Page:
Coral tissue traps light for algal partners
Although the interaction between coral tissue and light is central to a basic understanding of coral physiology coral tissue optics has received relatively litle attention. Now new research, using fibre optic and electrochemical microsensors along with chlorophyll fluorescence imaging, has revealed a new mechanism by which light is transferred over a coral colony. This important study reveals the dynamic nature of coral tissue and paves the way for a more detailed understanding of coral photobiology including coral bleaching mechanisms.
The research team from UTS C3 and the University of Copenhagen demonstrated for the first time that light is trapped and transferred laterally in coral tissue. The results, published in The Journal of Experimental Biology, showed that this captured light improved the photosynthetic efficiency of the algal symbionts in the coral tissue.
Lead author, C3 PhD student Daniel Wangpraseurt said that knowing that terrestrial plant leaves actively trap and redistribute light to improve photosynthesis led his supervisor Professor Michael Kuhl to consider if corals do the same for their algae.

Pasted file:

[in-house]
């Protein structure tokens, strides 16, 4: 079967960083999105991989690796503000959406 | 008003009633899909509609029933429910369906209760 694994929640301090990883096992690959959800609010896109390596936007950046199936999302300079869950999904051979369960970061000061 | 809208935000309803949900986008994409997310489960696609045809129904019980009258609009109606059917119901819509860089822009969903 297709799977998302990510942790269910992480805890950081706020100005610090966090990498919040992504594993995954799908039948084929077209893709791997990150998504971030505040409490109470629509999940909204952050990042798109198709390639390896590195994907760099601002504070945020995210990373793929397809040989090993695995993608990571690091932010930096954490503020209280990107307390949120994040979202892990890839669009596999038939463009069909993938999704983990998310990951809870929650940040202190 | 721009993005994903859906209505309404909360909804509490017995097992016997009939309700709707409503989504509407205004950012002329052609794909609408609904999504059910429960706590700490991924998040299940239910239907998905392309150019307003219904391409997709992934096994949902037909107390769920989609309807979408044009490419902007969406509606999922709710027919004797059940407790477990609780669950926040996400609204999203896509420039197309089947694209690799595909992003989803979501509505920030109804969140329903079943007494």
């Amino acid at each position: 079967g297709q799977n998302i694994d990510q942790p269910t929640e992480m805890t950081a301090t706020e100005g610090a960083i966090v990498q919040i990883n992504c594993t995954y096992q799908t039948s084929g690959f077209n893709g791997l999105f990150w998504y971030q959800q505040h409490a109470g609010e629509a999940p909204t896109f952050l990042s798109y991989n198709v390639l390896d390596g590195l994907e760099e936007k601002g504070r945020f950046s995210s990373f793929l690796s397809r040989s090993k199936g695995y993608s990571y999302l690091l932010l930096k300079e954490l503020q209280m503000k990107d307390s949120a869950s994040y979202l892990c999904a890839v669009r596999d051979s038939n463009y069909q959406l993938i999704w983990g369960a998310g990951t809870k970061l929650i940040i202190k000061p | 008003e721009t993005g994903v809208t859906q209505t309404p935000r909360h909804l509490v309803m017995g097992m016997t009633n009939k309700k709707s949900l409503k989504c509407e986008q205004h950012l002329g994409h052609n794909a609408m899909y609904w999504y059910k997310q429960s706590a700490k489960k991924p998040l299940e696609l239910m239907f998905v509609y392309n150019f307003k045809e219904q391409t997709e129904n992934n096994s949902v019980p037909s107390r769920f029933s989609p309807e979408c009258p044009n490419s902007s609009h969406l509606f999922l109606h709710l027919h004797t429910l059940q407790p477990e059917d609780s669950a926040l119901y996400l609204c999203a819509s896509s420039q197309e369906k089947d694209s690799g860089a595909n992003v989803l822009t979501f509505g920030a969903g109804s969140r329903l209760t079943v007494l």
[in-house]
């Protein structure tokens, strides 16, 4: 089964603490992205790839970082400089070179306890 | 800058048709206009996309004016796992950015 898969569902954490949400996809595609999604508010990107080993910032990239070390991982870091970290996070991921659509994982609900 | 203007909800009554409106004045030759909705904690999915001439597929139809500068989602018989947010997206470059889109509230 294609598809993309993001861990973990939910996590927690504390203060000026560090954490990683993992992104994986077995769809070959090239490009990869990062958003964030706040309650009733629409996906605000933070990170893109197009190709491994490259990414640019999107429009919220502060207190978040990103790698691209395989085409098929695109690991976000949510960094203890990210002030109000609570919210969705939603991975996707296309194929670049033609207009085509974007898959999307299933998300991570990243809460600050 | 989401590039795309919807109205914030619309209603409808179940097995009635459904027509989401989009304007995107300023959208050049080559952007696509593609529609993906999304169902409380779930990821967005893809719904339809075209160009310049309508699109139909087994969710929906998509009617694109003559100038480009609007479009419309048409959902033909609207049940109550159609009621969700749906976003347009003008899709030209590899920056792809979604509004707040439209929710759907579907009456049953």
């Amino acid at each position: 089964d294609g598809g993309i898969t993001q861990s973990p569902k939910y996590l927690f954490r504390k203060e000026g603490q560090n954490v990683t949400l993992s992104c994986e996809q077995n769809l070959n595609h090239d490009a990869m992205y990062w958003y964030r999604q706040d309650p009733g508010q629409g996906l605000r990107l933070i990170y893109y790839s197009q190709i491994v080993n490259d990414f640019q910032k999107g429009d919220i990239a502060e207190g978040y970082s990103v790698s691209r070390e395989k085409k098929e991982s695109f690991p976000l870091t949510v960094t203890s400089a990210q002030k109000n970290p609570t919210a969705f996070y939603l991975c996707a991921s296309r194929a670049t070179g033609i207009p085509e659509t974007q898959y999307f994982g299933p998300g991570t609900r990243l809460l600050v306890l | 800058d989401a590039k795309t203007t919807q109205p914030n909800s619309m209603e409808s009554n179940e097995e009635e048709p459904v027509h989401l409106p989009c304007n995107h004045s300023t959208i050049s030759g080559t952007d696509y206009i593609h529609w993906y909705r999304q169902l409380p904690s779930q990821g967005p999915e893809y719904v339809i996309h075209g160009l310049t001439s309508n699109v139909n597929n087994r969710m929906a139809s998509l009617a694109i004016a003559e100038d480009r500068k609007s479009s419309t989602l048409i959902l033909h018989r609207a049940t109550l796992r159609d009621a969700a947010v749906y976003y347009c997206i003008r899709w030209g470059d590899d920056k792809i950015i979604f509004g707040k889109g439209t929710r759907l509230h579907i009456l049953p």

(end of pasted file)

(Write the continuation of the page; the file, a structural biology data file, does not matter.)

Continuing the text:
"It was assumed that the coral skeleton was mostly responsible for scattering light in coral polyps. Our research shows definitively that coral tissue plays a major part in trapping and redistributing light. The coral animal actively helps transfer light horizontally through the coral tissue to help its algal symbionts photosynthesise more efficiently," he said.
Corals were collected from Heron Island on the Great Barrier Reef and transported back to UTS C3 coral tank facilities where Daniel performed intricate measurements, using microsensors, to measure the amount of light transmitted through the animal to different depths and the impact on oxygen production in the algae.
The team concludes that since skeleton and tissue optics vary considerably between corals a more detailed understanding of the optical mechanisms underlying lateral light transfer should be a core component of future photobiology research.
The image above, taken by Daniel, was chosen for the front cover of the February edition of the The Journal of Environmental Biology. This image shows a microelectrode mapping the spatial heterogeneity in Oxygen concentration and symbiont photosynthesis at the level of individual coral polyps.
- Daniel Wangpraseurt, Anthony W. D. Larkum, Jim Franklin, Milán Szabó, Peter J. Ralph and Michael Kühl, Lateral light transfer ensures efficient resource distribution in symbiont-bearing corals doi: 10.1242/jeb.091116 February 15, 2014 J Exp Biol 217, 489-498.
- Live Science interview with Daniel gives further insight to this research.